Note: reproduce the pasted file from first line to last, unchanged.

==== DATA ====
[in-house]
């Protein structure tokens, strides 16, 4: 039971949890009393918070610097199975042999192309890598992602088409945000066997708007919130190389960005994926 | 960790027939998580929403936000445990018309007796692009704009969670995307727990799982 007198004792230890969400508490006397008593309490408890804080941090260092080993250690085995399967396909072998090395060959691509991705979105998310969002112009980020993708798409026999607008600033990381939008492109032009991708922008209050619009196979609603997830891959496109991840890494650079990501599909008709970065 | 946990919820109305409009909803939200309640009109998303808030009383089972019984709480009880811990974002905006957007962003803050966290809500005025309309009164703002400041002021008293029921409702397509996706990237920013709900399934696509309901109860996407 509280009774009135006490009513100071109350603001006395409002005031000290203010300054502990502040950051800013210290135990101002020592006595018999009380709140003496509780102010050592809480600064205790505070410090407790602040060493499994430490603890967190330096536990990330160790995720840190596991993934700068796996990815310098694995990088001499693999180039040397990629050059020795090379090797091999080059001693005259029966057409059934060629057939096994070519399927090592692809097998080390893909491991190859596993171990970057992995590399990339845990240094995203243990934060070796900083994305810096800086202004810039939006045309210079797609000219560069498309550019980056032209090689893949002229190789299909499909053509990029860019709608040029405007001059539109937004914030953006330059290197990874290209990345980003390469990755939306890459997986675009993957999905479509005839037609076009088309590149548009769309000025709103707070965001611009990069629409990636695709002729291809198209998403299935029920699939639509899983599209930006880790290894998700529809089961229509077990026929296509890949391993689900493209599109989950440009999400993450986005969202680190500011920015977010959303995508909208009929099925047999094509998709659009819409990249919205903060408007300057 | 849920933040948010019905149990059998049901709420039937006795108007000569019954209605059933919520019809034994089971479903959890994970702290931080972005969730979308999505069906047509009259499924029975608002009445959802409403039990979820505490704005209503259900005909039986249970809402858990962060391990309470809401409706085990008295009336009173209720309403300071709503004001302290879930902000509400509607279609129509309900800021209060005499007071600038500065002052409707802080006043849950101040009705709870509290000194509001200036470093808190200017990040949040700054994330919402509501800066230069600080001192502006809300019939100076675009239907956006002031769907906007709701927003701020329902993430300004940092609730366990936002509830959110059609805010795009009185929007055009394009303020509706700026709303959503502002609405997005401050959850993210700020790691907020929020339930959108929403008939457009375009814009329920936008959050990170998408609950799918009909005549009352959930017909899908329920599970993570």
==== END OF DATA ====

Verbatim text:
[in-house]
């Protein structure tokens, strides 16, 4: 039971949890009393918070610097199975042999192309890598992602088409945000066997708007919130190389960005994926 | 960790027939998580929403936000445990018309007796692009704009969670995307727990799982 007198004792230890969400508490006397008593309490408890804080941090260092080993250690085995399967396909072998090395060959691509991705979105998310969002112009980020993708798409026999607008600033990381939008492109032009991708922008209050619009196979609603997830891959496109991840890494650079990501599909008709970065 | 946990919820109305409009909803939200309640009109998303808030009383089972019984709480009880811990974002905006957007962003803050966290809500005025309309009164703002400041002021008293029921409702397509996706990237920013709900399934696509309901109860996407 509280009774009135006490009513100071109350603001006395409002005031000290203010300054502990502040950051800013210290135990101002020592006595018999009380709140003496509780102010050592809480600064205790505070410090407790602040060493499994430490603890967190330096536990990330160790995720840190596991993934700068796996990815310098694995990088001499693999180039040397990629050059020795090379090797091999080059001693005259029966057409059934060629057939096994070519399927090592692809097998080390893909491991190859596993171990970057992995590399990339845990240094995203243990934060070796900083994305810096800086202004810039939006045309210079797609000219560069498309550019980056032209090689893949002229190789299909499909053509990029860019709608040029405007001059539109937004914030953006330059290197990874290209990345980003390469990755939306890459997986675009993957999905479509005839037609076009088309590149548009769309000025709103707070965001611009990069629409990636695709002729291809198209998403299935029920699939639509899983599209930006880790290894998700529809089961229509077990026929296509890949391993689900493209599109989950440009999400993450986005969202680190500011920015977010959303995508909208009929099925047999094509998709659009819409990249919205903060408007300057 | 849920933040948010019905149990059998049901709420039937006795108007000569019954209605059933919520019809034994089971479903959890994970702290931080972005969730979308999505069906047509009259499924029975608002009445959802409403039990979820505490704005209503259900005909039986249970809402858990962060391990309470809401409706085990008295009336009173209720309403300071709503004001302290879930902000509400509607279609129509309900800021209060005499007071600038500065002052409707802080006043849950101040009705709870509290000194509001200036470093808190200017990040949040700054994330919402509501800066230069600080001192502006809300019939100076675009239907956006002031769907906007709701927003701020329902993430300004940092609730366990936002509830959110059609805010795009009185929007055009394009303020509706700026709303959503502002609405997005401050959850993210700020790691907020929020339930959108929403008939457009375009814009329920936008959050990170998408609950799918009909005549009352959930017909899908329920599970993570």